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Equine Assisted Activities and Therapy (EAAT)

May 30, 2018
nina and dharmaSee more course photos at the bottom.
 
What is the science behind equine assisted activities and therapy (EAAT)? That is the question we try to answer in the CSpH 5643 "Horse as Teacher" course. This blended (six weeks online with one week face-to-face) class highlights the science behind EAAT and how partnering with the horse can help the brain and body work together to bring about measurable positive outcomes. 
 
Over the course of seven weeks students learn how EAAT can help to strengthen neuro-pathways that are compromised or injured. For example, in the EAAT modalities of Hippotherapy and/or Therapeutic Riding, when riding a horse the movement can provide a person opportunities to work on balance, coordination and self-confidence. And in addition to the physical benefits, students are introduced to how mental health professionals are discovering the psycho-social and emotional value of EAAT. For example, psycho-therapists can work with client and equine together to promote psychological benefits such as reducing fears, anxiety and building trust. Ultimately, whether physical and/or emotional outcomes are being targeted - the students have learned how the process is carefully designed with intentional standards of best practice and professional ethics to assure a mutual quality experience for both horse and client.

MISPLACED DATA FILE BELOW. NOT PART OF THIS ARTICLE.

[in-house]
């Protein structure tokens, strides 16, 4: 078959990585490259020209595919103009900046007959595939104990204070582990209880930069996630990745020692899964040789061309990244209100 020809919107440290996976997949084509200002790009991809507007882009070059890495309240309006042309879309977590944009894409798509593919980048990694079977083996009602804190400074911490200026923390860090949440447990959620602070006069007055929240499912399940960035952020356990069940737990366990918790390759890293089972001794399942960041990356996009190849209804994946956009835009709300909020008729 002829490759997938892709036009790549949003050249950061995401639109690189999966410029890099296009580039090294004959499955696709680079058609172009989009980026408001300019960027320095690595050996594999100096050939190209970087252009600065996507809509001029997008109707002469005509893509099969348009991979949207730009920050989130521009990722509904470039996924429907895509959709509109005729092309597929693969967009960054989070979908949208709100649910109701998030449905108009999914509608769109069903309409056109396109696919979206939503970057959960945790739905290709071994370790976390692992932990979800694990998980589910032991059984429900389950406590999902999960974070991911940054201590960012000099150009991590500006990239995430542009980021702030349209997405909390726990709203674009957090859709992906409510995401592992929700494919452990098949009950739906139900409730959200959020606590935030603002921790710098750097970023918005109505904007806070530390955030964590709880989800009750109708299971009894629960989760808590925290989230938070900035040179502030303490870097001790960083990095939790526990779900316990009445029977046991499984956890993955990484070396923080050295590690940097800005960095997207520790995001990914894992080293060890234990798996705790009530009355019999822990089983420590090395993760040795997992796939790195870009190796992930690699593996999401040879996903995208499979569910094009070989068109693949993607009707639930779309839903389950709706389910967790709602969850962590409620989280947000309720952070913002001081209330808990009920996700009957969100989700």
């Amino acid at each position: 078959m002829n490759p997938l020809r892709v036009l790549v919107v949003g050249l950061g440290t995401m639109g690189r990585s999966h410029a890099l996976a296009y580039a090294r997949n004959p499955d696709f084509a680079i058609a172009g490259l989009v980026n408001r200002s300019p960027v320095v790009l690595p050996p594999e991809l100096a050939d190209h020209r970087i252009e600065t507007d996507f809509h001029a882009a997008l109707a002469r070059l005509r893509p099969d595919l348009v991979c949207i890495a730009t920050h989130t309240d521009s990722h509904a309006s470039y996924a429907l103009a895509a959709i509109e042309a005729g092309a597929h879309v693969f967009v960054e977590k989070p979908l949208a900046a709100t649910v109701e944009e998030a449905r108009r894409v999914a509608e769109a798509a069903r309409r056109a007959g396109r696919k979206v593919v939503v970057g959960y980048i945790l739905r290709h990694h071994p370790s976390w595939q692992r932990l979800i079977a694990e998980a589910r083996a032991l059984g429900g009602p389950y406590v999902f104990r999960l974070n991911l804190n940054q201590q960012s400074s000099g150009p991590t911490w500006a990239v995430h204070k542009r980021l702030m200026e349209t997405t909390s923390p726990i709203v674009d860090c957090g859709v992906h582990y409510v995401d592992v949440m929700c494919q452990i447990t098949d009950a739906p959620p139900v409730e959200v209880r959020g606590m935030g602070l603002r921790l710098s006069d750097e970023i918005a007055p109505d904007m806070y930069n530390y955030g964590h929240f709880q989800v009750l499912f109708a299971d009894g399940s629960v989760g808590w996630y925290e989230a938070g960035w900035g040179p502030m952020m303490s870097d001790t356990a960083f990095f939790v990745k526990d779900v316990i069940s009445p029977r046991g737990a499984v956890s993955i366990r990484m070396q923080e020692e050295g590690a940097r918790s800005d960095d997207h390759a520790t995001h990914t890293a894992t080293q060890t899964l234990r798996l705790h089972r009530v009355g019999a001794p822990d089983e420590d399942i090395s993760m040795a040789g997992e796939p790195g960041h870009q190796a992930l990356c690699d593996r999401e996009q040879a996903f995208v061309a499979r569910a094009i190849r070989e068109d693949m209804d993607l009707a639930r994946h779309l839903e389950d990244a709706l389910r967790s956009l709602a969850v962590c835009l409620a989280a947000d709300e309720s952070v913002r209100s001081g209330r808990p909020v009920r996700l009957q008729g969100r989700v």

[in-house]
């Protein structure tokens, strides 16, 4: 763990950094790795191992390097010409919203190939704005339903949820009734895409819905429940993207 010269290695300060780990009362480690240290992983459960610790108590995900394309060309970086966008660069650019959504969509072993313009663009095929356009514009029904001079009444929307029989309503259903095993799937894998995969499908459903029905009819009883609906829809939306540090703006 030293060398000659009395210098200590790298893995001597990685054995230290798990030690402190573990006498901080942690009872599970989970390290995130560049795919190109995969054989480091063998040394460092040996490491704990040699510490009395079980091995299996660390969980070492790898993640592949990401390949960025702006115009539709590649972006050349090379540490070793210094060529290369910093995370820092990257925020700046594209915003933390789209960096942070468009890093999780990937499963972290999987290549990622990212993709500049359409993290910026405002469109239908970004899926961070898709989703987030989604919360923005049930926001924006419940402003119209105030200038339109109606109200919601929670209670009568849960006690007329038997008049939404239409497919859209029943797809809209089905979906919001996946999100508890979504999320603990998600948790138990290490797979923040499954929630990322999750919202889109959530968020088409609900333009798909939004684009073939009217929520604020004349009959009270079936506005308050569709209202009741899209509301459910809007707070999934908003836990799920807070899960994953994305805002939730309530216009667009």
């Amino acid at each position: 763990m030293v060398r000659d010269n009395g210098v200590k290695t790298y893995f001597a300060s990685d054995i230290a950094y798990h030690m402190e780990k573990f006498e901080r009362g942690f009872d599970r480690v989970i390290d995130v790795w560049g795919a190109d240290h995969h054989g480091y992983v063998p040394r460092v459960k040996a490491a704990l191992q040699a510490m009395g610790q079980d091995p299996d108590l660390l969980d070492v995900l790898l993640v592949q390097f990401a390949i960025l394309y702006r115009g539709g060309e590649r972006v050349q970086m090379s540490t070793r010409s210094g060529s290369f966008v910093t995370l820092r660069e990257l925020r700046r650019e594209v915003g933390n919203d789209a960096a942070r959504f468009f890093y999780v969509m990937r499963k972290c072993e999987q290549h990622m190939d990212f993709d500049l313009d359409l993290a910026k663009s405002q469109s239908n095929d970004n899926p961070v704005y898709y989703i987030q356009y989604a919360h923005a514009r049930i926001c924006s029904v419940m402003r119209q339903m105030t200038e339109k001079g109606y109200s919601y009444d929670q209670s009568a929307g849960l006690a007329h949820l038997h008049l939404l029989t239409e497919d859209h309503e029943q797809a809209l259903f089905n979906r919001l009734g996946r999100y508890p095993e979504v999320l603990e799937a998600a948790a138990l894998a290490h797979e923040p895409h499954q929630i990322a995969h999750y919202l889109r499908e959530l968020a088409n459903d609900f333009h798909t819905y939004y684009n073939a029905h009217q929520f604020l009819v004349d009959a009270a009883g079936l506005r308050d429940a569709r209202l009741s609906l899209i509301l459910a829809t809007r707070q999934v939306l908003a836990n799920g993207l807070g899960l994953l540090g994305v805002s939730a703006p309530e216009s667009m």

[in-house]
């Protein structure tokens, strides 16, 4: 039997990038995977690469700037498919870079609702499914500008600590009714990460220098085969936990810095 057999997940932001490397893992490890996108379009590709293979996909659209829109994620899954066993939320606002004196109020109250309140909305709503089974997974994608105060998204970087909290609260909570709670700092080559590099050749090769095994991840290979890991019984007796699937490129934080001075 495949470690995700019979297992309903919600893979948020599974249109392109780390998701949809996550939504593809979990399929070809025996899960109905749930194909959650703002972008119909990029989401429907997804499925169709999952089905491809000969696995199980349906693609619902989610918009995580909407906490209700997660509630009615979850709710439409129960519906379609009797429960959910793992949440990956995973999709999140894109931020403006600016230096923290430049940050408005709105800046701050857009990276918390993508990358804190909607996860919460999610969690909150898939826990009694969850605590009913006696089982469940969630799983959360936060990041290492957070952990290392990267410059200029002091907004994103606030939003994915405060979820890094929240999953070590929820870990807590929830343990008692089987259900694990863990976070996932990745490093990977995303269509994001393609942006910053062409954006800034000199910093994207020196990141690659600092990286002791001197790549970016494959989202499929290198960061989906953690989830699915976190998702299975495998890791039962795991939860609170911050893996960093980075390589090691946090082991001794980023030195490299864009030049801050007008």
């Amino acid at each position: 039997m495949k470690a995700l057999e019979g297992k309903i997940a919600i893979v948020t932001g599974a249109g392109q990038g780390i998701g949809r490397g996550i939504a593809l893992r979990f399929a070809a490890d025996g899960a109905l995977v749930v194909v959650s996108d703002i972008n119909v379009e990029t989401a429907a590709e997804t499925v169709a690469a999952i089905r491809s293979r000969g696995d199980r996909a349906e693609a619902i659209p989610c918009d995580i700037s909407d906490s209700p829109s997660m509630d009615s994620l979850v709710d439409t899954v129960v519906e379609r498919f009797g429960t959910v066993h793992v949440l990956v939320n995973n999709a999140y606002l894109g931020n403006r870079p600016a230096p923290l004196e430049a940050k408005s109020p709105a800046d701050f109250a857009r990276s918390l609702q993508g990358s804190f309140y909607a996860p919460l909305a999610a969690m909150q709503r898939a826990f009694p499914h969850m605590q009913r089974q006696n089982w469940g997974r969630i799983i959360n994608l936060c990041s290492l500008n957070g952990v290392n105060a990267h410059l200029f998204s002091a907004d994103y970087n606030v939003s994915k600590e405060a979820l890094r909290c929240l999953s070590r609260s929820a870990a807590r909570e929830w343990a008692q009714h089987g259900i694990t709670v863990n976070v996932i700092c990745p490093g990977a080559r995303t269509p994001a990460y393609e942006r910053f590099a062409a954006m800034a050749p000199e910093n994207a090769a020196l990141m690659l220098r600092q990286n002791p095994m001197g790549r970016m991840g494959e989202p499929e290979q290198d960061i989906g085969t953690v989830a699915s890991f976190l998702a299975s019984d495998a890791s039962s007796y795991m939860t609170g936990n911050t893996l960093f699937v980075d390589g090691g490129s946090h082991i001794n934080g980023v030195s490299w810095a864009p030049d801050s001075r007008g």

The class culminates at the Leatherdale Equine Center on the St. Paul campus with a final face-to-face session lead by guest expert Nina Ekholm Fry - the Director of Equine Programs at the Institute for Human-Animal Connection and Adjunct Professor at University of Denver where she leads the Equine-Assisted Mental Health Practitioner Certificate program. Throughout the day, Ms. Ekholm demonstrates and explains how each of the EAAT modalities are expressed keeping the horse in mind at all times. Students afterwards said how they have a whole new appreciation for the field of EAAT and a new level of understanding and respect for animal welfare when it comes to such interventions.
 
If interested in this course it is being offered every other year so look for it again in 2020.
 
horse collage

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The Bakken Center for Spirituality & Healing blog covers a range of integrative health and wellbeing topics. For more information about our blog, contact us at csh@umn.edu